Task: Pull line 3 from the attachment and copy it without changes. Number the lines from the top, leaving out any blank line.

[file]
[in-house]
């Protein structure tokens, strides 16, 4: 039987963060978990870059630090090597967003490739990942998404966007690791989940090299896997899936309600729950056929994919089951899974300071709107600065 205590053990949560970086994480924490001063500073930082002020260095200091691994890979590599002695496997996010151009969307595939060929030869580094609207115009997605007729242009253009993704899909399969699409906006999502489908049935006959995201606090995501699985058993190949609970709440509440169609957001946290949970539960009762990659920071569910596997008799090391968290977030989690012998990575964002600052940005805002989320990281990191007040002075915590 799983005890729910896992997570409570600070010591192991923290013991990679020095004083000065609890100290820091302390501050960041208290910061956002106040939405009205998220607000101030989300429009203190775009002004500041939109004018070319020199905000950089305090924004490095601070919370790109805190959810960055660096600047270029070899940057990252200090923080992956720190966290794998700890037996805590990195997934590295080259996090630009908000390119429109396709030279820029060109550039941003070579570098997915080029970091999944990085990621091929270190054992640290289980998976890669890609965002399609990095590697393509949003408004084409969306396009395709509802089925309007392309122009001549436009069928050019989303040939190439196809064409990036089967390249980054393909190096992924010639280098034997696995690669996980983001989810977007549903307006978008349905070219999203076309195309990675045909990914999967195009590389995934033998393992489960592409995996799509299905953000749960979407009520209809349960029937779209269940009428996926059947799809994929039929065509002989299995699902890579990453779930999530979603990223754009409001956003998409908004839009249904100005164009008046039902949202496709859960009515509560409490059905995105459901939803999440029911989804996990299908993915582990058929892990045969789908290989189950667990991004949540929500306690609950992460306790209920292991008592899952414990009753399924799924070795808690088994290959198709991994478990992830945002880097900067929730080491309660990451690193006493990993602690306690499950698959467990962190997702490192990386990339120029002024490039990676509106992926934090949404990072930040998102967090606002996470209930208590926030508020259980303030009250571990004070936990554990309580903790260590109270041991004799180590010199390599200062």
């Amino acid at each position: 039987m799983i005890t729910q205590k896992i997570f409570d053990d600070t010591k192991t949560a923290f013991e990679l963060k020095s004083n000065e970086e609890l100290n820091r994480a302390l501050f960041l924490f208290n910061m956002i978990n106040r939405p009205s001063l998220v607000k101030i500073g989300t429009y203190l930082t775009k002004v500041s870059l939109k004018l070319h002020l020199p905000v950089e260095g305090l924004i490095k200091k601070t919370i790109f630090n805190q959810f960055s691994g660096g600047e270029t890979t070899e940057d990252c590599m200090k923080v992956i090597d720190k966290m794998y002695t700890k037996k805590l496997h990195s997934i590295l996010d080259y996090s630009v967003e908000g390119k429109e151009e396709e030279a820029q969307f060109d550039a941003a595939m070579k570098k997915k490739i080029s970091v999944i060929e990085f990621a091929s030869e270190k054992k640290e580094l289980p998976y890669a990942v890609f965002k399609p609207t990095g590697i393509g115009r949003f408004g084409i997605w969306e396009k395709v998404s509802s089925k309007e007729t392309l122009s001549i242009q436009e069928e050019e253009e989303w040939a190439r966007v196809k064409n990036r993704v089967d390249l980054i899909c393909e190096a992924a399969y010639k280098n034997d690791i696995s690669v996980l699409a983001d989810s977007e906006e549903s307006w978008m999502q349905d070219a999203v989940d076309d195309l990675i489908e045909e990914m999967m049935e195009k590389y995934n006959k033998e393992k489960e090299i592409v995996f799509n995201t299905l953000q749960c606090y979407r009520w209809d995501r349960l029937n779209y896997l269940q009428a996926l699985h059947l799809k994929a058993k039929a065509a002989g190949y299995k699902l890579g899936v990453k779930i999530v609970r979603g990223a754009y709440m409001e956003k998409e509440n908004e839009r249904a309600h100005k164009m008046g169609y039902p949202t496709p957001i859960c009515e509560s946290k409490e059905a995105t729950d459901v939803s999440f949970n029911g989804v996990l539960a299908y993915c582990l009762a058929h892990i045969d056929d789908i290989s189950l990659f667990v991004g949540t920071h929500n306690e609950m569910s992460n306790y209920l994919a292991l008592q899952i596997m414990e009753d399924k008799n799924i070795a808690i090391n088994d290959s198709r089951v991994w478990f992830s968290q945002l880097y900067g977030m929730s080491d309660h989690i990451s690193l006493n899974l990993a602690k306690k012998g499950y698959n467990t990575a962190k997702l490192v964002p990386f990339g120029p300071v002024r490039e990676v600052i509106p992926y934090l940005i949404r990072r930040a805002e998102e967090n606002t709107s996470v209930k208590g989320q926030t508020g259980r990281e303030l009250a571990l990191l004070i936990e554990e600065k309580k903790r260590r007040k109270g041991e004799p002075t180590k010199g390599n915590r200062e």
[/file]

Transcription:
């Amino acid at each position: 039987m799983i005890t729910q205590k896992i997570f409570d053990d600070t010591k192991t949560a923290f013991e990679l963060k020095s004083n000065e970086e609890l100290n820091r994480a302390l501050f960041l924490f208290n910061m956002i978990n106040r939405p009205s001063l998220v607000k101030i500073g989300t429009y203190l930082t775009k002004v500041s870059l939109k004018l070319h002020l020199p905000v950089e260095g305090l924004i490095k200091k601070t919370i790109f630090n805190q959810f960055s691994g660096g600047e270029t890979t070899e940057d990252c590599m200090k923080v992956i090597d720190k966290m794998y002695t700890k037996k805590l496997h990195s997934i590295l996010d080259y996090s630009v967003e908000g390119k429109e151009e396709e030279a820029q969307f060109d550039a941003a595939m070579k570098k997915k490739i080029s970091v999944i060929e990085f990621a091929s030869e270190k054992k640290e580094l289980p998976y890669a990942v890609f965002k399609p609207t990095g590697i393509g115009r949003f408004g084409i997605w969306e396009k395709v998404s509802s089925k309007e007729t392309l122009s001549i242009q436009e069928e050019e253009e989303w040939a190439r966007v196809k064409n990036r993704v089967d390249l980054i899909c393909e190096a992924a399969y010639k280098n034997d690791i696995s690669v996980l699409a983001d989810s977007e906006e549903s307006w978008m999502q349905d070219a999203v989940d076309d195309l990675i489908e045909e990914m999967m049935e195009k590389y995934n006959k033998e393992k489960e090299i592409v995996f799509n995201t299905l953000q749960c606090y979407r009520w209809d995501r349960l029937n779209y896997l269940q009428a996926l699985h059947l799809k994929a058993k039929a065509a002989g190949y299995k699902l890579g899936v990453k779930i999530v609970r979603g990223a754009y709440m409001e956003k998409e509440n908004e839009r249904a309600h100005k164009m008046g169609y039902p949202t496709p957001i859960c009515e509560s946290k409490e059905a995105t729950d459901v939803s999440f949970n029911g989804v996990l539960a299908y993915c582990l009762a058929h892990i045969d056929d789908i290989s189950l990659f667990v991004g949540t920071h929500n306690e609950m569910s992460n306790y209920l994919a292991l008592q899952i596997m414990e009753d399924k008799n799924i070795a808690i090391n088994d290959s198709r089951v991994w478990f992830s968290q945002l880097y900067g977030m929730s080491d309660h989690i990451s690193l006493n899974l990993a602690k306690k012998g499950y698959n467990t990575a962190k997702l490192v964002p990386f990339g120029p300071v002024r490039e990676v600052i509106p992926y934090l940005i949404r990072r930040a805002e998102e967090n606002t709107s996470v209930k208590g989320q926030t508020g259980r990281e303030l009250a571990l990191l004070i936990e554990e600065k309580k903790r260590r007040k109270g041991e004799p002075t180590k010199g390599n915590r200062e």